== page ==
By Dennis Osei Gyamfi /Mariam Haruna, GNA
Accra, March 13, GNA – The Fire Service Ladies Association (FISLA) in collaboration with the Ghana National Fire Service (GNFS) has organised a fire safety education for the traders at the Odawna Market.
The programme, organised on the theme; “Reducing Market Fires; the Role of Women,” engaged the Pedestrian Traders Association - predominantly market women, to help in the crusade against market fires.
The traders were educated on the various causes of fire in markets and taught how they could be prevented.
Divisional Officer Grade Two (DO II) Edith Agbeve Dunyo, the President of FISLA, said the group was an all-female group in the GNFS who were committed to fighting fire against women.
She said women had suffered the most in recent fire outbreaks in various markets across the country, which was of great concern to FISLA.
DO II Agbeve said the Odawna Market was the most recent to suffer a devastating fire outbreak where about 80 shops were completely burnt.
She said the sensitization was FISLA’s contribution to the ‘safety education drive’ to reach out to women deemed most vulnerable in times of fire outbreaks.
Deputy Chief Fire Officer (DCFO) Obeng Dankwa, the Director of Safety of GNFS, said many fire outbreaks in market places had culminated in the loss of wares worth thousands of Ghana cedis.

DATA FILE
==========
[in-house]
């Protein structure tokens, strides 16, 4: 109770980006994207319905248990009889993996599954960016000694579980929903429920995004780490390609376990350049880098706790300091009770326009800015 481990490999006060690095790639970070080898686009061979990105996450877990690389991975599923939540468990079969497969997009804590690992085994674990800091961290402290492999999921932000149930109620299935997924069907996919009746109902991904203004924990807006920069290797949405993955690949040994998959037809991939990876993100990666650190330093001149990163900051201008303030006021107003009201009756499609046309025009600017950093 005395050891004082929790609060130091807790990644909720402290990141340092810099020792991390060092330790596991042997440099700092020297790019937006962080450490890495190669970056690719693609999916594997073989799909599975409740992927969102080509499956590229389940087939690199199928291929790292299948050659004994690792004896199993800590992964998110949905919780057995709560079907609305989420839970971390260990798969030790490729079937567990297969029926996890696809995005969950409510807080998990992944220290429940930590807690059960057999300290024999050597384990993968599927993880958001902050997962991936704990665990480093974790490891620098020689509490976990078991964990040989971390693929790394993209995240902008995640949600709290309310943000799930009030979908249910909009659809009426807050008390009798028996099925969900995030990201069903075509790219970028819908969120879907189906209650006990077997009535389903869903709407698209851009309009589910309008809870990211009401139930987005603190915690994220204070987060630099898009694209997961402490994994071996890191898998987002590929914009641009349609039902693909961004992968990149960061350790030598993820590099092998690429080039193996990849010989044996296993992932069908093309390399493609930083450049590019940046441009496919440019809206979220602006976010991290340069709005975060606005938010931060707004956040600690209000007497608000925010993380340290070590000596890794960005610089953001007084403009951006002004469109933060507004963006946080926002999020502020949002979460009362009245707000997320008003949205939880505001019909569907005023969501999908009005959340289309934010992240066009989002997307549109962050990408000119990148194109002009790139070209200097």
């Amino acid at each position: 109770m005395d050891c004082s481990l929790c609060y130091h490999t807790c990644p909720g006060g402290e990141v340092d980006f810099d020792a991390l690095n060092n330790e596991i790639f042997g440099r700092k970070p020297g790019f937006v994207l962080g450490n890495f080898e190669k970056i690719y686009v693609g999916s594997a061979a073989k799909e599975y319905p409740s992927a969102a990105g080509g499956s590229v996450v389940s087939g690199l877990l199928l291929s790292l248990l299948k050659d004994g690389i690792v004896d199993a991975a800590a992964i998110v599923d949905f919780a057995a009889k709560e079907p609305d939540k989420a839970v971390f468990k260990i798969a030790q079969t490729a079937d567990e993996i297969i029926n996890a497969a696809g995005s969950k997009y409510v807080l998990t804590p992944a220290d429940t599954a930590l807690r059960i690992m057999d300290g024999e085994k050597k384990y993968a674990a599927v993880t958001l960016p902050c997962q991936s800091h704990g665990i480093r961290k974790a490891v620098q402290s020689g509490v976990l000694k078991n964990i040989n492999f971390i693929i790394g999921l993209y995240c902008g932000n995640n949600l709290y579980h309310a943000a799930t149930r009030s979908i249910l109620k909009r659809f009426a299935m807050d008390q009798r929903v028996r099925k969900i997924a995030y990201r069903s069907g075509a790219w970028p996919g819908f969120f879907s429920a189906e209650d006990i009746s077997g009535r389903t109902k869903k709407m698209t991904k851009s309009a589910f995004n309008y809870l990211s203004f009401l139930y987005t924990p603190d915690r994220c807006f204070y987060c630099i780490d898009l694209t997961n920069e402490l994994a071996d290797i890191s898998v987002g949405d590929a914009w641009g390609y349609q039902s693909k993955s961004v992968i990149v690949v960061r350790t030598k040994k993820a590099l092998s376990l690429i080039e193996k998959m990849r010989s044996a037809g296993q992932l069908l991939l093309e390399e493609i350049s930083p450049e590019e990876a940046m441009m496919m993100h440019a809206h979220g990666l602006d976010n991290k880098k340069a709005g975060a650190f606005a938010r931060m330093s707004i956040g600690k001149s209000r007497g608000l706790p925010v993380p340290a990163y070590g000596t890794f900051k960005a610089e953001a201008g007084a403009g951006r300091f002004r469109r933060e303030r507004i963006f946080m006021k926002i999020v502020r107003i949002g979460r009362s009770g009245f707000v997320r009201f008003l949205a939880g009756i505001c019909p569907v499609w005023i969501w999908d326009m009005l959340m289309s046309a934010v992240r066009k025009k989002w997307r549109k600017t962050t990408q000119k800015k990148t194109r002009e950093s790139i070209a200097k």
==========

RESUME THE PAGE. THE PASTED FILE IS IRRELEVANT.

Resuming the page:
He called on the women to have designated places for cooking in the markets and respect the demarcations by the market authorities to control the use of fires.
“You are to ensure that all naked fires are put off after use. You should also switch of electrical gargets before leaving the market. Remember also to hire qualified electricians to work on your electrical installations,” he said.
DCFO Obeng urged the women to put the knowledge acquired into practice both at the market and home so as to help reduce fire outbreaks to the barest minimum.
DO II Ellis Robinson Okoe, the Head of Public Relations at GNFS, on his part, said the stores in the market were too close to each other, which would hasten the spread of fires.
He expressed worry about the inadequate fire hydrants in the markets and the ignorance of the market women on basic fire safety measures.
He noted, therefore, that the education had been helpful for both the GNFS and the market women, adding that more of such education would be held in other markets across the country.
DO II Okoe further pleaded with the public to allow the GNFS to do its work by calling their numbers and allowing them space, especially on the roads, in the event of fire outbreaks.
Akosua Agyapong, a fire ambassador and a musician, performed to entertain the market women and also used the opportunity to advise them on the need to be fire safety conscious.